Join Date: Jun 2010
Location: Alberta, Canada
Well, the 2 are quite different as there is generally alot more contact involved with english riding.In an english saddle, the rider is positioned further up on the horse's shoulders than in a western saddle, where the rider is closer to the center of the back. There is no cavesson on a western bridle & alot less straps & buckles involved lol.
I like western saddles better as I do alot of long-hour riding (trails, mountains, etc) & they're alot more comfortable to be in over such a period of time. You can also carry more gear with you.
As for seat size, it is slightly different (about 2 inches. For ex: I ride a 14 inch western and a 16 inch english). Measuring is pretty much the same for both saddles. Western saddles do have gullet widths, you just have to be sure that the saddle sits evenly all across the horse's back and that it doesn't pop-up in the back. There are types of western saddles that are very light weight such as Wintec and Abetta.
As for breaking,i like western because there's alot more involved with western tack & more for the horse to get used to. Also, you're a bit more secure in a western because of the high cantle & horn. But this is all a matter of opinion. With a western cinch, you have more leverage when tightening the saddle than with buckles on an english girth. But english saddles are smaller, so if your horse is more nervous you could try with the english first.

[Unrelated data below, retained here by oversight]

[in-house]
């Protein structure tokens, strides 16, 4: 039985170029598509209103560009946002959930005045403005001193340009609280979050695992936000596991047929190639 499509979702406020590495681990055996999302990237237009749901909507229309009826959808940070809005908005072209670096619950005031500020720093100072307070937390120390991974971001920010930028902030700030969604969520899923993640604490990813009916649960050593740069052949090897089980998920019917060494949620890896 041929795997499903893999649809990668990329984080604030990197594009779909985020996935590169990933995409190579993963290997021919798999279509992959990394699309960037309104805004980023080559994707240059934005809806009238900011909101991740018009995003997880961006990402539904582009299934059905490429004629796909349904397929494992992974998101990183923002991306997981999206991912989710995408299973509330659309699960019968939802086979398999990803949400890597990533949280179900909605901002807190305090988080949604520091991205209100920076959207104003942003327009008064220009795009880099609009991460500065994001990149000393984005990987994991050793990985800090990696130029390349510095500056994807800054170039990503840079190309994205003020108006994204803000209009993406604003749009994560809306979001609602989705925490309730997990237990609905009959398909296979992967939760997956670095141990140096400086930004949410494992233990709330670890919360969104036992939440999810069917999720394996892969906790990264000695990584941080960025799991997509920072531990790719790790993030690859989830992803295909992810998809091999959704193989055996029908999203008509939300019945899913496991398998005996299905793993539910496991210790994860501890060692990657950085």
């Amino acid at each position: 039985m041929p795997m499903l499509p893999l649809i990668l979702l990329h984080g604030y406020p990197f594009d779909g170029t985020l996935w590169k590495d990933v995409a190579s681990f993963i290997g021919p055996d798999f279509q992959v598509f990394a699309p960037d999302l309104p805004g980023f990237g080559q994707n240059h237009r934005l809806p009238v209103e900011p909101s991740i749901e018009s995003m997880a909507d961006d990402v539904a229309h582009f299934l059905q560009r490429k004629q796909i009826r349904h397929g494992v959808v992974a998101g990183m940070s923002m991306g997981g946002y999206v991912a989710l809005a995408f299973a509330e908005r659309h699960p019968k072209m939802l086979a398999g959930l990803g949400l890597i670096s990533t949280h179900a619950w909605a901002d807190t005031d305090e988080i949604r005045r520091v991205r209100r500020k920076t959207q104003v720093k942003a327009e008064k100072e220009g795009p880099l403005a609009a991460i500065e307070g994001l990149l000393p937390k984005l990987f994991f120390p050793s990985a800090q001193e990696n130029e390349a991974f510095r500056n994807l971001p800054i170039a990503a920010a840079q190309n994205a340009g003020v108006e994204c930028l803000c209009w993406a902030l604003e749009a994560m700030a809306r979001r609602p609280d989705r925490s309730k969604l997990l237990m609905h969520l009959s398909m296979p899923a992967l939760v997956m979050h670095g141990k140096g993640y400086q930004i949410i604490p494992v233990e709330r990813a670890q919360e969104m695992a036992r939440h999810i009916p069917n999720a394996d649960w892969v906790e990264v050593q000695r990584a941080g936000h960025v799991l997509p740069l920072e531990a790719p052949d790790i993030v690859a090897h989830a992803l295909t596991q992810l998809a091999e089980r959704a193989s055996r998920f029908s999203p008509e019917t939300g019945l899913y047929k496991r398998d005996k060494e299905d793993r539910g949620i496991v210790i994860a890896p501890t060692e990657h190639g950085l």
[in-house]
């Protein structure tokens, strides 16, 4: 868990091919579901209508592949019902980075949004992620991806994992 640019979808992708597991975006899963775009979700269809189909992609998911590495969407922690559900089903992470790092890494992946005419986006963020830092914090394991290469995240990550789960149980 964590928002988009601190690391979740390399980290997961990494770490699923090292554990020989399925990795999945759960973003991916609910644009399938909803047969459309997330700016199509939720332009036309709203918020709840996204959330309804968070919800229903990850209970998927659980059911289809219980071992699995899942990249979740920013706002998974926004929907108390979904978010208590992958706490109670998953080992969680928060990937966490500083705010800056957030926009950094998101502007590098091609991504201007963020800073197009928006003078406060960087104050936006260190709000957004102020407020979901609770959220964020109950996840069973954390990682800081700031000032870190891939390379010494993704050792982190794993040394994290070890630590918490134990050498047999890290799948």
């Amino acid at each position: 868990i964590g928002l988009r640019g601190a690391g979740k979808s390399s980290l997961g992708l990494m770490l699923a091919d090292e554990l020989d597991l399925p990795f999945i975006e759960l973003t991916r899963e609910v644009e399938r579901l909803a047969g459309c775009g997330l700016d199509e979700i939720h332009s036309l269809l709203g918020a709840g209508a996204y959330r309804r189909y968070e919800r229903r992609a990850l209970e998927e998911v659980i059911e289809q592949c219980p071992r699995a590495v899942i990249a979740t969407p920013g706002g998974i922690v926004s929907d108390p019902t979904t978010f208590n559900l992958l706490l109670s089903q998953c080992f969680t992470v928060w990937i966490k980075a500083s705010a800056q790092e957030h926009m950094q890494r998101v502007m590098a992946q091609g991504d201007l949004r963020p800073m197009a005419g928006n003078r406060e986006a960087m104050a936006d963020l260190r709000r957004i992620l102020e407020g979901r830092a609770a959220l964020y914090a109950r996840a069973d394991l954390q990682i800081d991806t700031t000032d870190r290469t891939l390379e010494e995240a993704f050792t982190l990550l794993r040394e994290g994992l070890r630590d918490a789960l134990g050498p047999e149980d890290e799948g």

The main difference between the 2, as said before is english has more contact. Alot of western horses are trained to respond with very little pressure (such as neck reining), which in the "old days" allowed the cowboys to sit back & relax but also work ropes & cattle with one hand while only needing their other to direct the horse.
The events are different as well, in that western events are more speed events/cattle events such as barrel racing, roping, steer wrestling, poles, etc... and the english is based more on form & performace (show jumping, dressage, cross-country, etc..). Reining is a western event that is sort of like english, in that it is based on the horse & rider's performaces combined. THe rider has to put the horse through lead changes, sliding stops & turns without showing that he's giving the horse any direction. The good ones do this without any bridle on & sometimes without any tack at all! (look up Stacy Westfall on youtube.com ;))
I like cutting as well, which is a cattle event where the horse has to use his "cattle sense" alone to keep a certain calf cut off from the herd. It's one of very few horse events that is based on the horse's own natural talent & not necessarily the rider's.
"If a horse fails to do something that is because he was not trained to do it. If a horse fails to do something properly that is because he was not trained properly." www.wildestheartart.com